Job in limbo for accused cocaine pilot

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The Managing Director of Fly Caribbean Helicopters Limited, Neil Dickinson, said he has not received any official information about his chief pilot who has been arrested for cocaine possession and trafficking. But, Dickinson said although the agency that arrested Colin Murraine has not said anything to him (Dickinson) as yet, he’s seeking advice about the pilot’s employment with the airline.
He said that this follows the news that the court has taken possession of Murraine’s passport as part of his bail conditions. Dickinson said having a passport is one of the most critical requirements for a pilot. “There is no question about that, and obviously this new information you’re telling me now has to be reviewed by the company and Mr. Murraine’s current position would have to be reviewed by the company accordingly,” he said when our newsroom told him of Murraine’s bail conditions set by High Court Justice Clare Henry.
He said the company’s legal team is looking at the wider matter and Murraine’s future because, without a passport, he cannot perform his duties as the chief pilot in charge of airplane operations. Since his arrest, Murraine’s vehicle was removed from the parking area outside the airline, but this was done on Saturday before his bail was granted. It is unclear who removed it. Additionally, new information from sources who work in the area is that he was transported to the airport gate and beyond in a taxi before he boarded the Dominican Republic-registered private jet allegedly with the cocaine.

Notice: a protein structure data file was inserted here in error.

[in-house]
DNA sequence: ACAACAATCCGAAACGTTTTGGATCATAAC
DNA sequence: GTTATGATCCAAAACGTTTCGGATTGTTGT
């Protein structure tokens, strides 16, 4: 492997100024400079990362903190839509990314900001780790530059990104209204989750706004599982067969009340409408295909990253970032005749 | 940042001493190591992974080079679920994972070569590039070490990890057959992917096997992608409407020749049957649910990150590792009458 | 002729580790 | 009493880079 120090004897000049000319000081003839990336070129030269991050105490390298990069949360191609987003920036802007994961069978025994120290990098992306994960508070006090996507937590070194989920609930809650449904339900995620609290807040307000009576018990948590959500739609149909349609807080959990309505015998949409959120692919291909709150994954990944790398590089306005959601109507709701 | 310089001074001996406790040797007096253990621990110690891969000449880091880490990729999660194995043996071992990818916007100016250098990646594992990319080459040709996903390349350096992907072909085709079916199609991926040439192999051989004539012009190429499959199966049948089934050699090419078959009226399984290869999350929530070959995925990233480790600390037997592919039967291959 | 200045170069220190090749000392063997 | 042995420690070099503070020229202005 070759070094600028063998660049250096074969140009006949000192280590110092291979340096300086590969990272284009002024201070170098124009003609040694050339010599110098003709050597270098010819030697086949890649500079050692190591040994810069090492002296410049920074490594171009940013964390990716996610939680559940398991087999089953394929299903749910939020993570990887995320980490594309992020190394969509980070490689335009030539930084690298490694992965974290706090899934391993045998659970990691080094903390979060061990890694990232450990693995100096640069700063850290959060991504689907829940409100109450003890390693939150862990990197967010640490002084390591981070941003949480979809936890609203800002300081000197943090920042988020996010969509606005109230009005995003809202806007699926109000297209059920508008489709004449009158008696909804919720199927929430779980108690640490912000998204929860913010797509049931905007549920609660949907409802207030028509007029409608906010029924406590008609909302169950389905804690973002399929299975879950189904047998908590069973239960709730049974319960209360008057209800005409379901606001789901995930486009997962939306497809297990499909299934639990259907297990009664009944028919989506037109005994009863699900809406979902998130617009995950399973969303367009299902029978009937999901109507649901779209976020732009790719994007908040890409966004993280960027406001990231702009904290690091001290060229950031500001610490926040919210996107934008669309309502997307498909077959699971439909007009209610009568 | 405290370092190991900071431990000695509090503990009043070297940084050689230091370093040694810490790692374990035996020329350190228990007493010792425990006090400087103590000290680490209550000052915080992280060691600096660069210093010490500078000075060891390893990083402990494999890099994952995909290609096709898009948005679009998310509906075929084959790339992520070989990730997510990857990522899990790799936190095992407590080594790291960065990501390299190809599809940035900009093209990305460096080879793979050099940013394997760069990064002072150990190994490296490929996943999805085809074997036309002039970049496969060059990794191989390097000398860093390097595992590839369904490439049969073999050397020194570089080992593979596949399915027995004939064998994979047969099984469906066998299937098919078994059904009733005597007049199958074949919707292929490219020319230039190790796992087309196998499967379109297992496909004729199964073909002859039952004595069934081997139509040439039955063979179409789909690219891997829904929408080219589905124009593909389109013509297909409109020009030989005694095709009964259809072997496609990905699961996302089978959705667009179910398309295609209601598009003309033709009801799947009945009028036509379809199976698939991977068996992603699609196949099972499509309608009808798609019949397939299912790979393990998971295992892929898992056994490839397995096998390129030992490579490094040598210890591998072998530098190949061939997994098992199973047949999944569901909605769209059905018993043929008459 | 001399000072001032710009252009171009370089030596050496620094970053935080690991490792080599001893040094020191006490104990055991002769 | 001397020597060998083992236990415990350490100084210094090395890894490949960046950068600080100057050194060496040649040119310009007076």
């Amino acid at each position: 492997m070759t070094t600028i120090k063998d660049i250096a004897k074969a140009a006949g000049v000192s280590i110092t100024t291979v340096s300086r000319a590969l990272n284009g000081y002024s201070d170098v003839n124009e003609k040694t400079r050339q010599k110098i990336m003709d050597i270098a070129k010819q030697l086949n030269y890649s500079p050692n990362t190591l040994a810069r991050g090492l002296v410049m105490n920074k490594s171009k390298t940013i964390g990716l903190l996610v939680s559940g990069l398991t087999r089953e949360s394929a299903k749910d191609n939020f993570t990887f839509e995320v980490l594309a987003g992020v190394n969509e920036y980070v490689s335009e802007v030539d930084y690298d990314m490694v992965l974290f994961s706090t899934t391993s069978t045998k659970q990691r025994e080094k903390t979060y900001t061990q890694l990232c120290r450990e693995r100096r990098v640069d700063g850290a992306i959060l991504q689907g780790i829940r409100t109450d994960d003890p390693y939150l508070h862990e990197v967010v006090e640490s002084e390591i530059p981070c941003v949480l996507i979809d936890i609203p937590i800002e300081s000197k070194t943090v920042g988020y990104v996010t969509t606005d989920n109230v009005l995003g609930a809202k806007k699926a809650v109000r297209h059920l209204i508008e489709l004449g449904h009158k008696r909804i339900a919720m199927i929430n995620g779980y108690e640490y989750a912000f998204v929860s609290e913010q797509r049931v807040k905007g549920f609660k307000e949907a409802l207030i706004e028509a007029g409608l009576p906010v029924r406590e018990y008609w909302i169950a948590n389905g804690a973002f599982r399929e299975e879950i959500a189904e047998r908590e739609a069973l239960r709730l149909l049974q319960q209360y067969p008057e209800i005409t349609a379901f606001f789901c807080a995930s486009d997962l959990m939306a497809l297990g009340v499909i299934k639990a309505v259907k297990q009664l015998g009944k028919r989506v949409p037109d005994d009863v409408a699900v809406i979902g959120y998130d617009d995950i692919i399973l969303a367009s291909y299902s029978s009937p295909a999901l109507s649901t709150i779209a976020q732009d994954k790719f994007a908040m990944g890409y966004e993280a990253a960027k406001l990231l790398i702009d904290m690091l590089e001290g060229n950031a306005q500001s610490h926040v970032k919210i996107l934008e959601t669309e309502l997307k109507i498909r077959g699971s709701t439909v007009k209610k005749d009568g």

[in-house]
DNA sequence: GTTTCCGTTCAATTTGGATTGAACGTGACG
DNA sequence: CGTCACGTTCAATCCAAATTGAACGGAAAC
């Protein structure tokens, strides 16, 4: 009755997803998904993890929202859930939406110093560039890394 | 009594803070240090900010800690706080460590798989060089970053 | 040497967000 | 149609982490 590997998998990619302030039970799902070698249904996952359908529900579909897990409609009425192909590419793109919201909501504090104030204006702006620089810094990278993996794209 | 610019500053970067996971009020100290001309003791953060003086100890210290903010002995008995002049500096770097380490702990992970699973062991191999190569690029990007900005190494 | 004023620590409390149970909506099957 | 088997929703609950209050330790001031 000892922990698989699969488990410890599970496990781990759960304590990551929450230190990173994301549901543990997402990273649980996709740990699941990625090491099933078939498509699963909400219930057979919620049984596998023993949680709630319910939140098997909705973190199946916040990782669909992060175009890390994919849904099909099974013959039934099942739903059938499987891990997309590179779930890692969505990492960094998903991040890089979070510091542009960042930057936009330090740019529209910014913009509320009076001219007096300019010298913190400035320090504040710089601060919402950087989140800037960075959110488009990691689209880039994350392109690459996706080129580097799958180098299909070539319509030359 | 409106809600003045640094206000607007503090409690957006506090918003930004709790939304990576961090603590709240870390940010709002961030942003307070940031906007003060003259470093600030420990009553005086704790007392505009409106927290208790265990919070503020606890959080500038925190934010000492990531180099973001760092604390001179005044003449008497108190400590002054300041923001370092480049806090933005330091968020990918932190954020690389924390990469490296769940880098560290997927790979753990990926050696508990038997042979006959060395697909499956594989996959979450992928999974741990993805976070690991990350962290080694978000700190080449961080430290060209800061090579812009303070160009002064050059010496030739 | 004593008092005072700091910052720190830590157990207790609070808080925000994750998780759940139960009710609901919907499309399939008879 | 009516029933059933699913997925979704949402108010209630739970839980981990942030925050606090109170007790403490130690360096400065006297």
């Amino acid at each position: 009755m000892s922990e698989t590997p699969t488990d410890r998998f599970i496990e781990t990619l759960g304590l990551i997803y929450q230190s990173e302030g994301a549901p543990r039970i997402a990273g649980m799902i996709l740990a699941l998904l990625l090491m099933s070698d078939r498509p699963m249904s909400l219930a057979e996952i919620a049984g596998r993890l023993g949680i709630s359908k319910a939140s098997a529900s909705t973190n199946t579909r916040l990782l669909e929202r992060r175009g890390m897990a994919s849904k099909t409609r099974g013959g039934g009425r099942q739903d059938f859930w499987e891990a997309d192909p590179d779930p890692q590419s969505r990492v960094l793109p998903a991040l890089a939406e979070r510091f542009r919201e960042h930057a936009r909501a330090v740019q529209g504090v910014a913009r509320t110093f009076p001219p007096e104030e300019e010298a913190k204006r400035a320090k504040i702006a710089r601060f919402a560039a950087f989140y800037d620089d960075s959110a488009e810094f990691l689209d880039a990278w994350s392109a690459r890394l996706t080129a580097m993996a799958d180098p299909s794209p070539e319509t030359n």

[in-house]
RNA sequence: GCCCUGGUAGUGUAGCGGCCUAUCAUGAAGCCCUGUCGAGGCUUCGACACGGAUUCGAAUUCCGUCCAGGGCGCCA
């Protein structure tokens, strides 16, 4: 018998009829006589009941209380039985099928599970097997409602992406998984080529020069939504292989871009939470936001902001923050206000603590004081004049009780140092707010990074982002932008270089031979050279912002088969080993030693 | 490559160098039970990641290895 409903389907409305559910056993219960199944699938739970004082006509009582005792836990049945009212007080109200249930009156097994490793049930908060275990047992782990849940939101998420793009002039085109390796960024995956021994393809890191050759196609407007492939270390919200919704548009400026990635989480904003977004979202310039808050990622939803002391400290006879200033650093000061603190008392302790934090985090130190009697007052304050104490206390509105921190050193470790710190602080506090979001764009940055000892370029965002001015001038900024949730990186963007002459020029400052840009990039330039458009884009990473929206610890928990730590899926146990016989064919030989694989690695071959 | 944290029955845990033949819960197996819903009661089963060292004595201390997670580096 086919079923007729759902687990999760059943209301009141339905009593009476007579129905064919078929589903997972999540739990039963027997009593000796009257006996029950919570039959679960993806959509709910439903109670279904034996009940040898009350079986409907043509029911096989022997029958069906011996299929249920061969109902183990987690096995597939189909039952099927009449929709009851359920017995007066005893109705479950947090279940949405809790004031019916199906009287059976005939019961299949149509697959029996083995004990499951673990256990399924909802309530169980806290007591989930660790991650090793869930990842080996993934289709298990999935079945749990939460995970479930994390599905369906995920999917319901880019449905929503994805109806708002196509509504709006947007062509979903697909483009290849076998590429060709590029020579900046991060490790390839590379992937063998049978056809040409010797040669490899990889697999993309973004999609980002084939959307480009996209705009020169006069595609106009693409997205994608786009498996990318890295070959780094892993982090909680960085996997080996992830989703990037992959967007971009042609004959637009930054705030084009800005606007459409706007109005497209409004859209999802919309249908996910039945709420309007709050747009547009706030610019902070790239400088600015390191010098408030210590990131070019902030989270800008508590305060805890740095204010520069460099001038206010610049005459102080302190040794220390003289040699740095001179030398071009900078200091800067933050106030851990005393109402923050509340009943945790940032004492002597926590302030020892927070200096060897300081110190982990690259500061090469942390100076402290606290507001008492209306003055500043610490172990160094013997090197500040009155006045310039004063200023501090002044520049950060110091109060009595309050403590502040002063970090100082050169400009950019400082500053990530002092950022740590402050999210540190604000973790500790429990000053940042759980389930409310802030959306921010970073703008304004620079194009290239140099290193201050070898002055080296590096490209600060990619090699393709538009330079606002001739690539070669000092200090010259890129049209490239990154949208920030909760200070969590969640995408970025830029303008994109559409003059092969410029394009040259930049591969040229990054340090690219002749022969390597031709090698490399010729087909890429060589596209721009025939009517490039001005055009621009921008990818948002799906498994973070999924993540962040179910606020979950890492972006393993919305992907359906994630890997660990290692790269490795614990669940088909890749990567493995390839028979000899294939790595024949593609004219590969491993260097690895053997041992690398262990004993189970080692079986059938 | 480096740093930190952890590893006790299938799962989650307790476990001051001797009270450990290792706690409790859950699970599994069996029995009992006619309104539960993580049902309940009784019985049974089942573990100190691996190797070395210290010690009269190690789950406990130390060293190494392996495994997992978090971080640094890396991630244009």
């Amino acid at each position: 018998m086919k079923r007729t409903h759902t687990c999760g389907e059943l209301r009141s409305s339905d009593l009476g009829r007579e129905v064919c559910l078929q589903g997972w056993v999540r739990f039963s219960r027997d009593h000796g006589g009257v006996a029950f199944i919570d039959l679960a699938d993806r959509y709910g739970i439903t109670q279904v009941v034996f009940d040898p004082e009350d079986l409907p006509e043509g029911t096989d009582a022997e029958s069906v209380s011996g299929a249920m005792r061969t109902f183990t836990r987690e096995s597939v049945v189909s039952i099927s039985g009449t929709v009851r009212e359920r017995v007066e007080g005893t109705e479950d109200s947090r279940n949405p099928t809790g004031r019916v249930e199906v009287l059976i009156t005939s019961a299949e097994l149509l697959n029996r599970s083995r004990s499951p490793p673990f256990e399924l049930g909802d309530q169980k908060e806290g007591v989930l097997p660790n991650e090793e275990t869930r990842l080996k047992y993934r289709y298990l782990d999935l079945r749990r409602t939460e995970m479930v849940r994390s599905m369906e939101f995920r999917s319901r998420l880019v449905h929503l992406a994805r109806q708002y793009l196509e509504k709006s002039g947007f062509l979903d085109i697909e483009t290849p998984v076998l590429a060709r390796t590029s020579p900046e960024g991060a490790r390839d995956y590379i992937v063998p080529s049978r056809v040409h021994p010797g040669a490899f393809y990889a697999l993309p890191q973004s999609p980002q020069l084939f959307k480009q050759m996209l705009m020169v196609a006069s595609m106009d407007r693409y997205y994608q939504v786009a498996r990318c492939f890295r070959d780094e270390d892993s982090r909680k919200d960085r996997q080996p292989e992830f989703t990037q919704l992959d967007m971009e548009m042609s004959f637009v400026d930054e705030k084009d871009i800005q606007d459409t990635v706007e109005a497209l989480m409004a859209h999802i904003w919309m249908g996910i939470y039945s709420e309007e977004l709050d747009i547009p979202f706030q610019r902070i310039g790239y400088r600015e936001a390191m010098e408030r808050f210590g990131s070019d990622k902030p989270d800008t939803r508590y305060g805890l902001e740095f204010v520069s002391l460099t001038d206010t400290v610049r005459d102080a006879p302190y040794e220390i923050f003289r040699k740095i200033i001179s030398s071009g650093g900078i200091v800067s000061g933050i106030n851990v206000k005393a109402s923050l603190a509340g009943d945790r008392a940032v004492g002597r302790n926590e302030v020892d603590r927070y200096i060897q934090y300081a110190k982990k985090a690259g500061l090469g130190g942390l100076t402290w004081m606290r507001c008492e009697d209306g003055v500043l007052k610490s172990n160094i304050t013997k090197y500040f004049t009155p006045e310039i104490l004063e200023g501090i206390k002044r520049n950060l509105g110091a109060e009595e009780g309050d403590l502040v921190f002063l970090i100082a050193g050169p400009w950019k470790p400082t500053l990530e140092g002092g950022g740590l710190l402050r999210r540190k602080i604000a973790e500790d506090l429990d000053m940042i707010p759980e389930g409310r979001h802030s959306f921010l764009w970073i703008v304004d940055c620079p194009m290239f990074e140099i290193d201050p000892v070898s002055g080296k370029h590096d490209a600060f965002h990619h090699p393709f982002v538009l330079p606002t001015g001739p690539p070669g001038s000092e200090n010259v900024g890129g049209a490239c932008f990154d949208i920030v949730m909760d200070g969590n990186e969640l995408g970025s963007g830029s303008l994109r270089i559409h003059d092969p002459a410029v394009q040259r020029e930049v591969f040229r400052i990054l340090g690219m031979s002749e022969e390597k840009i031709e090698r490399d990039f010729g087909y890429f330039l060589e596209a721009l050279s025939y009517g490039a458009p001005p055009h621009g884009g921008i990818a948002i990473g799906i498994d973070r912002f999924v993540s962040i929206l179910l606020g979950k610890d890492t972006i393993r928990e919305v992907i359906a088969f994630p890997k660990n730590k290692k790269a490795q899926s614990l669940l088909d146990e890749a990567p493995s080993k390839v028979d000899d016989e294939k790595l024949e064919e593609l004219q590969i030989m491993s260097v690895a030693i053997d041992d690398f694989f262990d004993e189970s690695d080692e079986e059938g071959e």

Dickinson said he was unaware of the details and that the only information he had about the matter was what he read in reports in this newspaper. Meanwhile, Murraine’s boss said the company has already taken steps to ensure the arrest does not create any challenges with operations. “Mr. Murraine’s absence from the company has not impacted Caribbean Helicopters’ of Fly CHL’s operations in any way, shape or form. We have a number of pilots, and when we found out about this particular set of circumstances, we immediately contacted the Eastern Caribbean Civil Aviation Authority and arranged for one of our other pilots to ascend to the role of acting chief pilot until we receive clarity on the matter,” he said.

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